To make the noise figure measurements required, the spectrum analyzer should have a noise floor that is 6dB lower than the noise emanating from the device under test. As this will typically be an amplifier, its noise level is likely to be greater. If not a further low noise amplifier can be added after the device under test to bring the noise level up - note that the noise will tend to be at the input to the device under test if it is an amplifier.
The noise figure can then be calculated as:
N = noise power output
Gd = Gain of device under test in dB
Gamp = Gain of additional amplifier in dB
B = Bandwidth in Hz
In this way the noise figure can be measured with a knowledge of the device gain, measurement bandwidth and noise power output.
Noise figure measurement procedure
The procedure for measuring noise figure using this test method is quite straightforward. It consists of a number of simple stages:
- Measure system gain: One of the key elements in the noise figure equation is the figure for the system gain. This needs to be measured by the system. Typically this is achieved by using a signal generator fed into the device under test. The gain can be measured simply by measuring the signal level directly from the output of the signal generator and then with the amplifier in circuit. The gain is simple the output divided by the input.
- Measure noise power: The next step in measuring the noise figure using a spectrum analyzer is to disconnect the signal generator and terminate the input to the device under test with a resistance equal to its characteristic impedance.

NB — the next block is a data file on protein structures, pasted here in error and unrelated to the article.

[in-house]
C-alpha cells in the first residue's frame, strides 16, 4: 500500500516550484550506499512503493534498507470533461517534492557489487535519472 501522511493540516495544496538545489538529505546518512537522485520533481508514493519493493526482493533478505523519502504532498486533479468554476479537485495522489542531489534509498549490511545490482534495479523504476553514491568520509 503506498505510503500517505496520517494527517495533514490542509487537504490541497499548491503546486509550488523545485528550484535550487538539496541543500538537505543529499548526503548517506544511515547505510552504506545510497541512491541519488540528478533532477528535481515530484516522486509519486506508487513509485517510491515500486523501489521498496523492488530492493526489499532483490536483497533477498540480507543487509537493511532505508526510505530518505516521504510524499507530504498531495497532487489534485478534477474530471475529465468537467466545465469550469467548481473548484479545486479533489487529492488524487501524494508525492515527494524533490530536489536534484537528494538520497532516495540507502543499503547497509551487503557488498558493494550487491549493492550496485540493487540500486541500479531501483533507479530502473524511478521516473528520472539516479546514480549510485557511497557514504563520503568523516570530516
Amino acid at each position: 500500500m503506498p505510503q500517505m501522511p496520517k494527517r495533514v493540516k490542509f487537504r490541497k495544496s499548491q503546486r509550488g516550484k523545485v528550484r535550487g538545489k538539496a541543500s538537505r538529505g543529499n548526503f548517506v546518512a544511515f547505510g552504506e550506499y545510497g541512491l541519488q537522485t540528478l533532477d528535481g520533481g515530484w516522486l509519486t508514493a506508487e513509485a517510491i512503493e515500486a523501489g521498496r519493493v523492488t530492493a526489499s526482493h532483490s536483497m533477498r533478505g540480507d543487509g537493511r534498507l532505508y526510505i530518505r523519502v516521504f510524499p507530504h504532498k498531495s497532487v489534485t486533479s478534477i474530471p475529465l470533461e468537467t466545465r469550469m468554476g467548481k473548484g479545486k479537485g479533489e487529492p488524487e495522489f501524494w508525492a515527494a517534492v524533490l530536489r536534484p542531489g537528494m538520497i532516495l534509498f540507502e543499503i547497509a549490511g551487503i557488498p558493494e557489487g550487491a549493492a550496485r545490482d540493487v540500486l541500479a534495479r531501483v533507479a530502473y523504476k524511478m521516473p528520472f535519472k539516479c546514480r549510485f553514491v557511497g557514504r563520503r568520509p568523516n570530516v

With the lower signal level, i.e. just the noise power from the device, the input attenuator level of the spectrum analyser may need to be adjusted, e.g. to 0dB, and sufficient video averaging applied to obtain a good reading for the noise level.
- Calculate noise figure: Using readings for the average noise power and the bandwidth for the analyzer, these can be substituted in the equation above to give the noise figure for the device under test.
Spectrum analyzer noise figure measurements
There are many reasons for using a spectrum analyzer to make noise figure measurements.
- Uses available equipment: One of the most important reasons for using a spectrum analyser to measure noise figure is that it can utilise equipment that is available. It is a simple and easy test and does not require hunting around for a specialised item of test instrumentation like a noise figure meter that may not be available.
- Wide frequency range: Spectrum analyser noise figure measurements can be made at any frequency within the range of the spectrum analyser. As many spectrum analyzers have a very wide range, it enables noise figure measurements to be made on almost any frequency required. A variety of frequencies can be used for different devices without changes to the test configuration.
- Frequency selective noise figure measurements: Measurements can be made to be frequency selective, independent of device bandwidth and spurious responses.
Using a spectrum analyser may not as accurate as those obtained when using a dedicated noise figure meter, but this is very dependent upon the spectrum analyser and the measurement method used. The "Y" factor method is often accepted as being equally as accurate as that of a specialised noise figure meter, but requires the use of a noise source. Some spectrum analyzers have software built in to run these tests.